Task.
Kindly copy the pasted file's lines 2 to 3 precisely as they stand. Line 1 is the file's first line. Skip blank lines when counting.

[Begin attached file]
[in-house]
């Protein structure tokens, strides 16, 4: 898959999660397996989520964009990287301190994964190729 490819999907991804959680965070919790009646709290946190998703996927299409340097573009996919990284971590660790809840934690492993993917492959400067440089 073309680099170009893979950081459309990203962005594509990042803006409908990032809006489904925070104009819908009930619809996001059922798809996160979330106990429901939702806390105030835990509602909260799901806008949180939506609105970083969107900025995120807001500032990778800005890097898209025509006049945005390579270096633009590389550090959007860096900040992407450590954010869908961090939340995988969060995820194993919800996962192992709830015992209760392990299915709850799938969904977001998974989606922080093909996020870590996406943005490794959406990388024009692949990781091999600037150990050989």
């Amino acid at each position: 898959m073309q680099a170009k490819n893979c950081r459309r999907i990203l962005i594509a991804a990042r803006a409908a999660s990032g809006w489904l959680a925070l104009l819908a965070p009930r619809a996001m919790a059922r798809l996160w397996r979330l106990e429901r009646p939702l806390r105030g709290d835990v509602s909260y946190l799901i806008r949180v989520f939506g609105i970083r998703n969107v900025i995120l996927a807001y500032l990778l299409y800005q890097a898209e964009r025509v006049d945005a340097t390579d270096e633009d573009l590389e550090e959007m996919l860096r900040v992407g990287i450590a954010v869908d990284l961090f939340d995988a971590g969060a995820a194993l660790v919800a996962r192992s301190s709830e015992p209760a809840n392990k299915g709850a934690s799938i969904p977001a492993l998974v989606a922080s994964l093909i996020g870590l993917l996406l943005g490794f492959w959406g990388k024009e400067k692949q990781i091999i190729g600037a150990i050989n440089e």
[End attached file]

């Protein structure tokens, strides 16, 4: 898959999660397996989520964009990287301190994964190729 490819999907991804959680965070919790009646709290946190998703996927299409340097573009996919990284971590660790809840934690492993993917492959400067440089 073309680099170009893979950081459309990203962005594509990042803006409908990032809006489904925070104009819908009930619809996001059922798809996160979330106990429901939702806390105030835990509602909260799901806008949180939506609105970083969107900025995120807001500032990778800005890097898209025509006049945005390579270096633009590389550090959007860096900040992407450590954010869908961090939340995988969060995820194993919800996962192992709830015992209760392990299915709850799938969904977001998974989606922080093909996020870590996406943005490794959406990388024009692949990781091999600037150990050989």
């Amino acid at each position: 898959m073309q680099a170009k490819n893979c950081r459309r999907i990203l962005i594509a991804a990042r803006a409908a999660s990032g809006w489904l959680a925070l104009l819908a965070p009930r619809a996001m919790a059922r798809l996160w397996r979330l106990e429901r009646p939702l806390r105030g709290d835990v509602s909260y946190l799901i806008r949180v989520f939506g609105i970083r998703n969107v900025i995120l996927a807001y500032l990778l299409y800005q890097a898209e964009r025509v006049d945005a340097t390579d270096e633009d573009l590389e550090e959007m996919l860096r900040v992407g990287i450590a954010v869908d990284l961090f939340d995988a971590g969060a995820a194993l660790v919800a996962r192992s301190s709830e015992p209760a809840n392990k299915g709850a934690s799938i969904p977001a492993l998974v989606a922080s994964l093909i996020g870590l993917l996406l943005g490794f492959w959406g990388k024009e400067k692949q990781i091999i190729g600037a150990i050989n440089e």